Sunday, March 3, 2024

Muslims burnt alive at Best Bakery during 2002 Gujarat genocide: Two Hindu men acquitted by Mumbai court

A Mumbai sessions court on Tuesday has acquitted two accused Harshad Solanki and Mafat Gohil in the 2nd part of 2002 Best Bakery case of Gujarat.

At a time when the other accused in the anti-Muslim violence case faced trial, the two said accused — Harshad Solanki and Mafat Gohil — were absconding, leading to a separate trial for them.

The Best Bakery case was one of the anti-Muslim episodes that took place on March 1, 2002, in Vadodara, Gujarat. A Hindu mob attacked a small bakery owned by a Muslim family, killing 14 people, including 11 Muslims and 3 Hindu employees of the bakery. The attack was part of a larger wave of violence against Muslims that erupted in Gujarat. The Best Bakery case became a symbol of the Gujarat genocide. The case was initially investigated by the Gujarat police, but their investigation was widely criticized as being biased and incomplete. The case was then transferred to the Central Bureau of Investigation (CBI), which filed charges against 21 people.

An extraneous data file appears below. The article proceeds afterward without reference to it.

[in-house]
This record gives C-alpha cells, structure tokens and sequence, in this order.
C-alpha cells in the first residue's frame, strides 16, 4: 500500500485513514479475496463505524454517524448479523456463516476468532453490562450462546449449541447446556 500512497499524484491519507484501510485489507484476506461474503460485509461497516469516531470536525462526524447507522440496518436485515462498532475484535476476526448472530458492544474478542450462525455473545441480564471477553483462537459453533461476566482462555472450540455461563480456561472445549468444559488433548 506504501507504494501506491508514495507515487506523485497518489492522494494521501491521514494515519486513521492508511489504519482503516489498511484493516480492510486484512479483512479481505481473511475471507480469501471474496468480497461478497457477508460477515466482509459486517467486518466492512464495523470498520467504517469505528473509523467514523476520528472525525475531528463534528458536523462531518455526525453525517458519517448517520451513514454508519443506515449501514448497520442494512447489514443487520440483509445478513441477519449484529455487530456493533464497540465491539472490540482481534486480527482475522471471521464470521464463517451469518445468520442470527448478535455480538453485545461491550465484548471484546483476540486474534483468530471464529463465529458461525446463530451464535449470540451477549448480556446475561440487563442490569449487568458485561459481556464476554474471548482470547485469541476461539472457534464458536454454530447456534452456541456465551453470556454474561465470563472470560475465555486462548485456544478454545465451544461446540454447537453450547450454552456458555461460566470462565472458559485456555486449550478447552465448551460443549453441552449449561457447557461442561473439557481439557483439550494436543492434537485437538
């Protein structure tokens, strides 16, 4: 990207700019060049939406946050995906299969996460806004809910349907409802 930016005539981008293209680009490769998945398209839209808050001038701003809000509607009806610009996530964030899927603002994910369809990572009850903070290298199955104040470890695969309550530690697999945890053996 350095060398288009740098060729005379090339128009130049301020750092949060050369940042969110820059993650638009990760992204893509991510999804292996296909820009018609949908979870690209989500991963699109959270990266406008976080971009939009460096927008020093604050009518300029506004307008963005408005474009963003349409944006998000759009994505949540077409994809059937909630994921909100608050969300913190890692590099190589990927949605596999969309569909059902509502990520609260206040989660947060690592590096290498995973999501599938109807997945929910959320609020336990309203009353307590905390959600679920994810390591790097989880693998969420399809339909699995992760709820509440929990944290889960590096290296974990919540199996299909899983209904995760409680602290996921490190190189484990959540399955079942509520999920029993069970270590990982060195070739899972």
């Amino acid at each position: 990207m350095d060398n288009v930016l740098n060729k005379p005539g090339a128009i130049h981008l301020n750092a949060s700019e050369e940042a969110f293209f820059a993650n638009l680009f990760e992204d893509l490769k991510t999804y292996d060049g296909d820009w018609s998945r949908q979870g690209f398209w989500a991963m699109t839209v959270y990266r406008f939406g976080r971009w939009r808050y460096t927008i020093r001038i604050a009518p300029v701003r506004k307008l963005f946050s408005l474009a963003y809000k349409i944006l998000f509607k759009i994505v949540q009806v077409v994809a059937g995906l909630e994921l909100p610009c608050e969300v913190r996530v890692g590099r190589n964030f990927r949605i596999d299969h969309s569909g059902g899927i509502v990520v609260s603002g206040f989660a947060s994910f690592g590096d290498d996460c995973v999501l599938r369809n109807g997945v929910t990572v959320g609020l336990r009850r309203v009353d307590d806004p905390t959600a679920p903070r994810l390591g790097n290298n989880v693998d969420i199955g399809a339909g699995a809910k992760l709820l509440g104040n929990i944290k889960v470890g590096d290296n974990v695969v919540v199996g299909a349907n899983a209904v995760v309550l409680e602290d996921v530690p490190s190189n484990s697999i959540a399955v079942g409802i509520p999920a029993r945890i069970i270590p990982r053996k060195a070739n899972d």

However, in 2006, a special court acquitted all 21 accused due to lack of evidence. The Supreme Court in 2004 then directed a retrial outside Gujarat — to ensure fairness. In the Mumbai trial, judge found nine people guilty and sentenced them to life imprisonment and 12 were acquitted, according to Live Law. In 2012, the Bombay High Court acquitted five of the nine accused, while confirming punishment given to four of them. The court had considered the testimonies of four eye witnesses during the trial.

While Solanki and Gohil had faced a trial before the Vadodara court, they were declared absconding when the retrial took place in Mumbai. Solanki and Gohil were subsequently arrested and brought before the Mumbai court in 2013. In 2019, the Mumbai court imposed several charges against them, including murder, and the trial began.

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